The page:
If you’re a Florida resident, you’ve probably been closely following the news, both about the red tide situation we’ve had in the state, as well as the recent events with Hurricane Michael. This is good information to catch up on if you’re planning to visit the state any time soon, as well—the effects of the storm and the red tide both can impact the kind of options you have on the water for boat rental, jet skiing and fishing.
It’s also important for locals and tourists alike to get a sense of how Florida’s red tide could be affected by the hurricane itself. Here’s some information to take in.
Surprisingly good news?
Hurricanes are not typically accompanied by anything resembling good news. But if there is a silver lining at all to Hurricane Michael, which increased in severity extremely quickly, it is that the arrival of the storm was expected to lead to some positive changes in the state of the red tide.
For those who do not know, red tide is a condition in which there is an overabundance of a specific type of algae bloom that is toxic to fish and other marine life. When humans are exposed to it, they can become itchy, develop respiratory conditions or possibly even worse conditions. As such, the beaches affected throughout Florida have mostly been dead, as they have not been safe to inhabit.
This has been an ongoing situation for months now, and it has been particularly devastating to communities along the shoreline that depend on water-based tourism for their local economies.
Scientists from the Mote Marine Laboratory based in Sarasota (an area in which the red tide has reportedly caused some respiratory problems for residents) said there have been past incidents in which hurricanes dispelled the toxic algae blooms seen during red tides. There is also the possibility that hurricanes can actually exacerbate the situation, but Florida residents will be happy to cling to the possibility of hope where they can get it, especially in such difficult times.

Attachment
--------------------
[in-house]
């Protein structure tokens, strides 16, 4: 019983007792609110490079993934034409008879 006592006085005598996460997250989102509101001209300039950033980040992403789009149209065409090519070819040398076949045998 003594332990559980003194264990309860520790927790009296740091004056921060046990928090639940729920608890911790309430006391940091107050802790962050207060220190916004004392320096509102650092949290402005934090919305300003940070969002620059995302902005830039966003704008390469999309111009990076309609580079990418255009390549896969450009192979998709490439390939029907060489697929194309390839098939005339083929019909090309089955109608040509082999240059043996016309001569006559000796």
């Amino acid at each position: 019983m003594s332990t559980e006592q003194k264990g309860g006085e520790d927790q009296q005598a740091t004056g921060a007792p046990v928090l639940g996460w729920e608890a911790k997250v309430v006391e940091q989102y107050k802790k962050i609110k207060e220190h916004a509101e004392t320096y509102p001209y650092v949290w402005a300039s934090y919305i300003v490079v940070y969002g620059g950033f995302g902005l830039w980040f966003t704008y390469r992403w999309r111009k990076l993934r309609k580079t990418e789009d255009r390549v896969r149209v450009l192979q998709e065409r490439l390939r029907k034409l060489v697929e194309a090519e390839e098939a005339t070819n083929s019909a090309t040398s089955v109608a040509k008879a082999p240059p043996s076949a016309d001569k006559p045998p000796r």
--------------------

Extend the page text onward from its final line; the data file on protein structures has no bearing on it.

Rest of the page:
Whether the hurricane impacts Florida’s red tide primarily depends on the temperatures of the water. If the storm water lowers the temperatures in the water along the shorelines, it could slow or stop the growth of the algae blooms. Red tides have become more frequent and severe because of rising temperatures in the Gulf of Mexico, and as climate change becomes more and more severe, they are expected to continue to get worse. But hurricane winds can bring in cooler water, resulting in a cease to the spreading of the bloom.
In addition, the churning of the water caused by the storm could push the algae north, which would mean different communities would have to deal with the problem, but those that have been affected for so long would finally get some relief.
It’s difficult to say what to expect this soon after the storm, but many have their fingers crossed that at least something good will have come out of Hurricane Michael.
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